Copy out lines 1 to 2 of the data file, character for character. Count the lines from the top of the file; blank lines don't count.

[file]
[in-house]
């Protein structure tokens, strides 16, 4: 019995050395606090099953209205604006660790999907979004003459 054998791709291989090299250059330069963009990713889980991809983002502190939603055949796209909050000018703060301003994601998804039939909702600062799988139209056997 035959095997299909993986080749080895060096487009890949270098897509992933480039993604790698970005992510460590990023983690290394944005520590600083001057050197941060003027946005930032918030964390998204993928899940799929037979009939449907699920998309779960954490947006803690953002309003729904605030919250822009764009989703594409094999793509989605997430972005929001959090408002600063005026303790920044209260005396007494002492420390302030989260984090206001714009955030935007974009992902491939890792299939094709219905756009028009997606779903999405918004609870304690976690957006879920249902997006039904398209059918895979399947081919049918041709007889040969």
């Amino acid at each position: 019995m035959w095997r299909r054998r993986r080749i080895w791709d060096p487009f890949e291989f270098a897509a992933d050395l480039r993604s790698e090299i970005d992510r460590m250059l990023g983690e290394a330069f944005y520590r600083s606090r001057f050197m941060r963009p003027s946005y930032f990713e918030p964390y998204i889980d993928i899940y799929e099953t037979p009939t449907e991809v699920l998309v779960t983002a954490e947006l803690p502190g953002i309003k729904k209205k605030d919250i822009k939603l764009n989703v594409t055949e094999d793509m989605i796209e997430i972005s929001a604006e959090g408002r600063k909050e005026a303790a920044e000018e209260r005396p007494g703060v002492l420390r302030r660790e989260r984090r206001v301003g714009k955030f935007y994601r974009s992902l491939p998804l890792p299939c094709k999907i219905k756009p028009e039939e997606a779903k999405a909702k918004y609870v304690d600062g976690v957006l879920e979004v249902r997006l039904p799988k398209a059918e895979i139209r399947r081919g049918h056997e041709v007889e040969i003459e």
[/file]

[in-house]
């Protein structure tokens, strides 16, 4: 019995050395606090099953209205604006660790999907979004003459 054998791709291989090299250059330069963009990713889980991809983002502190939603055949796209909050000018703060301003994601998804039939909702600062799988139209056997 035959095997299909993986080749080895060096487009890949270098897509992933480039993604790698970005992510460590990023983690290394944005520590600083001057050197941060003027946005930032918030964390998204993928899940799929037979009939449907699920998309779960954490947006803690953002309003729904605030919250822009764009989703594409094999793509989605997430972005929001959090408002600063005026303790920044209260005396007494002492420390302030989260984090206001714009955030935007974009992902491939890792299939094709219905756009028009997606779903999405918004609870304690976690957006879920249902997006039904398209059918895979399947081919049918041709007889040969």